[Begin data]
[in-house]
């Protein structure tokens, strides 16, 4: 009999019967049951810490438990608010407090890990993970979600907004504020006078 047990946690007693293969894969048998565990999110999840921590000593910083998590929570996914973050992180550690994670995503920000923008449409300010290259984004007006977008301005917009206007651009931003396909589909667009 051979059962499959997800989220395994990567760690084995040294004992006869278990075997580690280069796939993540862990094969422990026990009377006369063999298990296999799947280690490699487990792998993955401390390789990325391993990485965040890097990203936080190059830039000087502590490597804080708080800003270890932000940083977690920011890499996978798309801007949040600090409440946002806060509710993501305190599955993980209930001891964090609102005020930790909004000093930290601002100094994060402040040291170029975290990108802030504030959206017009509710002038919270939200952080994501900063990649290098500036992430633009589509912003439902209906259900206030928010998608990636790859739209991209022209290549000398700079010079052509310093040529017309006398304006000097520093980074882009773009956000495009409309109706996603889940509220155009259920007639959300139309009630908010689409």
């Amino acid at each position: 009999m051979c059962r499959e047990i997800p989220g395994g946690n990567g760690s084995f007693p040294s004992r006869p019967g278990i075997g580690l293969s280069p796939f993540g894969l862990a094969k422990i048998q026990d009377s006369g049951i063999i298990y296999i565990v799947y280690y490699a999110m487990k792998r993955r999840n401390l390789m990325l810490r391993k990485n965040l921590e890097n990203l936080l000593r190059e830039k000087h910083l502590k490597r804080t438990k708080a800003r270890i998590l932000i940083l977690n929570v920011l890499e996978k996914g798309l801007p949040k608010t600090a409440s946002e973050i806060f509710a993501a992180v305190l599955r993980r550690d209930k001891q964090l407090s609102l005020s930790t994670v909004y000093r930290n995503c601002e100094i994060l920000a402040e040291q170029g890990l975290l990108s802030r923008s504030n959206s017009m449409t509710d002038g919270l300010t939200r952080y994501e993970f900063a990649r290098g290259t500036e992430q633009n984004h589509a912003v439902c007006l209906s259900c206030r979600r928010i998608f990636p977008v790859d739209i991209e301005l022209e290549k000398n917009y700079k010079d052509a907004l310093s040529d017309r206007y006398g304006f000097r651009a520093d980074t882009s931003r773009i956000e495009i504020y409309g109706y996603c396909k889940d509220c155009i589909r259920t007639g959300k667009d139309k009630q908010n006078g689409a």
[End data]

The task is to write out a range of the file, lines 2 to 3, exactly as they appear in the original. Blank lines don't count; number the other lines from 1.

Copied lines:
């Protein structure tokens, strides 16, 4: 009999019967049951810490438990608010407090890990993970979600907004504020006078 047990946690007693293969894969048998565990999110999840921590000593910083998590929570996914973050992180550690994670995503920000923008449409300010290259984004007006977008301005917009206007651009931003396909589909667009 051979059962499959997800989220395994990567760690084995040294004992006869278990075997580690280069796939993540862990094969422990026990009377006369063999298990296999799947280690490699487990792998993955401390390789990325391993990485965040890097990203936080190059830039000087502590490597804080708080800003270890932000940083977690920011890499996978798309801007949040600090409440946002806060509710993501305190599955993980209930001891964090609102005020930790909004000093930290601002100094994060402040040291170029975290990108802030504030959206017009509710002038919270939200952080994501900063990649290098500036992430633009589509912003439902209906259900206030928010998608990636790859739209991209022209290549000398700079010079052509310093040529017309006398304006000097520093980074882009773009956000495009409309109706996603889940509220155009259920007639959300139309009630908010689409």
């Amino acid at each position: 009999m051979c059962r499959e047990i997800p989220g395994g946690n990567g760690s084995f007693p040294s004992r006869p019967g278990i075997g580690l293969s280069p796939f993540g894969l862990a094969k422990i048998q026990d009377s006369g049951i063999i298990y296999i565990v799947y280690y490699a999110m487990k792998r993955r999840n401390l390789m990325l810490r391993k990485n965040l921590e890097n990203l936080l000593r190059e830039k000087h910083l502590k490597r804080t438990k708080a800003r270890i998590l932000i940083l977690n929570v920011l890499e996978k996914g798309l801007p949040k608010t600090a409440s946002e973050i806060f509710a993501a992180v305190l599955r993980r550690d209930k001891q964090l407090s609102l005020s930790t994670v909004y000093r930290n995503c601002e100094i994060l920000a402040e040291q170029g890990l975290l990108s802030r923008s504030n959206s017009m449409t509710d002038g919270l300010t939200r952080y994501e993970f900063a990649r290098g290259t500036e992430q633009n984004h589509a912003v439902c007006l209906s259900c206030r979600r928010i998608f990636p977008v790859d739209i991209e301005l022209e290549k000398n917009y700079k010079d052509a907004l310093s040529d017309r206007y006398g304006f000097r651009a520093d980074t882009s931003r773009i956000e495009i504020y409309g109706y996603c396909k889940d509220c155009i589909r259920t007639g959300k667009d139309k009630q908010n006078g689409a």